Kampe Crys Insufficiency Asks STRs To Save The City

Do these businesses in the residential areas have full ADA access like real businesses? What about safety items like fire sprinklers?

Pacific Grove continues to grapple with a revenue shortfall, one that the city’s newly revised short-term rental program is meant to diminish Mayor Bill Kampe said in his State of the City address on Tuesday night.

That’s where the topic of short-term rentals came in with Kampe providing a short history of the city’s program that started in 2011 and was expected to generate $200,000 a year in revenue but now exceeds $1 million in transient occupancy tax. On Feb. 21, the city council passed an ordinance 4-1 that amended the city’s new short-term rental policy adopted in December to include a lottery system, which functions to get the number of STRs down from 290 to 250 and make it so that only 15 percent of housing per block is dedicated to such rentals.

Kampe Crys Insufficiency Asks STRs To Save The City

Mauricio’s Gets Evicted

No reason given.

After 14 years at the same location on Lighthouse Avenue, longtime Pacific Grove eatery Mauricio’s will serve up its last dish this Sunday.

That’s according to owners Mauricio Mendoza and his wife Luz who confirmed that they were asked to vacate the property at 589 Lighthouse Ave. last December by owners, the Charles F. Giles Family Trust. A message to the Trust seeking comment wasn’t returned.

Mauricio’s Gets Evicted

There Goes The Neighborhood

An “upscale” recycled attic store is opening south of Sinex, an an area usually filled with normal businesses. Looks like high priced garage sale items.

The theatrical production company’s new store called the Neverland Benefit Shop will feature donated fine furnishings, artwork, designer-wear, household items and other collectibles. All proceeds from the shop will benefit PacRep’s non-profit and educational programs, keep ticket prices down and help the company fund its productions.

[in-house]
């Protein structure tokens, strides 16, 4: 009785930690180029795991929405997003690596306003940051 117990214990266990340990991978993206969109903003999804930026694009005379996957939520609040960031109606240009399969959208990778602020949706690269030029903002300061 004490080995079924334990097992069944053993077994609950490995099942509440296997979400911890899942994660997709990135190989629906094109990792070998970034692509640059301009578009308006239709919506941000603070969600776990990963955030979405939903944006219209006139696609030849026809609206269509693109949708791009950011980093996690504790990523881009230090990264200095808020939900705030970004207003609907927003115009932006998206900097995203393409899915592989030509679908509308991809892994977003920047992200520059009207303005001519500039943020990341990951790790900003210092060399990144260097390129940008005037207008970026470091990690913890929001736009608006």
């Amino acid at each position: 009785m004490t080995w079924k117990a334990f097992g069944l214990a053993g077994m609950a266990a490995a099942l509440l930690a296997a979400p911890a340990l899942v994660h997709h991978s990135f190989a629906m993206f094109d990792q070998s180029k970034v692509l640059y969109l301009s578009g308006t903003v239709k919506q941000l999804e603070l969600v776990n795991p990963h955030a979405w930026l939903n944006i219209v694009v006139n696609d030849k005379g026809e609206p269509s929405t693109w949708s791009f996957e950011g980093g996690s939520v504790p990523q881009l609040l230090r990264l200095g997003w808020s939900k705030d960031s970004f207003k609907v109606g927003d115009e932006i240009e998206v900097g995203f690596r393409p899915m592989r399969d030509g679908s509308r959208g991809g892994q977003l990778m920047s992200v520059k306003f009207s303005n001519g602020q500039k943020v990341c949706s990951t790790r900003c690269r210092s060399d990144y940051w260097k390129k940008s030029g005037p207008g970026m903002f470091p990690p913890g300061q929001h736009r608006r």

“We’re trying to make it medium to high-end – sort of upscale,” said PacRep Founder/Executive Director Stephen Moorer. “It’s not a dollar store kind of thrift shop.”

There Goes The Neighborhood

301 Grand Takes “P.G. Remodel” To New Heights

Usually when someone buys a 600 square foot cottage and adds 3,000 square feet to it with nothing left of the original but the threshold it gets awarded with a historical building sign.

So Doctor buys building, offers to restore it and get waivers on parking spaces required. City discovers building is beyond repair and orders it torn down and parking waivers voided. City Director wants Doctor to make more low income dwellings in new plan. Doc is in it for the money, not social issues.

Doctor should be able to replicate the old building and keep the parking waiver.

543 laurel abandoned

“Once a historic building is demolished, it loses its historicity,” explained Pacific Grove’s Community and Development Director Mark Brodeur. That in turn changes certain parameters that accompany such a project. In this case those parameters involve parking.
“I informed the new owner that once the demolition is in place his plans as previously approved are no longer going to work because I don’t have the flexibility to allow five parking spaces off site,” explained Brodeur. Instead, Adeeb would have to change the project to accommodate eight parking spaces on site.

301 Grand Takes “P.G. Remodel” To New Heights

Ill Vecchio Raises The Bar

And pours the whiskey from it. Owner gets full on liquor license.

“The more quality restaurants we can bring in the better,” he said. “People want choices, and all restaurants benefit from raising the bar.”

He’d like people to think of Pacific Grove before heading over the hill.

“With all due respect to Carmel, they have problems with high rent, small spaces, difficulty parking. It’s Pacific Grove’s time.”

Ill Vecchio Raises The Bar

Fisher And Peake Try And Save STRs

Remember them at the voting booth.

The revised ordinance included the adoption of a 55-foot zone of exclusion to address density problems and a cap of 250 short-term rentals citywide but the incorporation of a lottery system was eliminated.

Fisher, along with Councilman Bill Peake, voted against the ordinance that took effect on Jan. 20. Fisher said that at the time he didn’t think it was complete enough and that city officials weren’t as clear as they could have been during the November workshop addressing the possibility of incorporating a lottery system into it. During the special meeting, many short-term rental license holders expressed their opposition to the lottery.

Fisher And Peake Try And Save STRs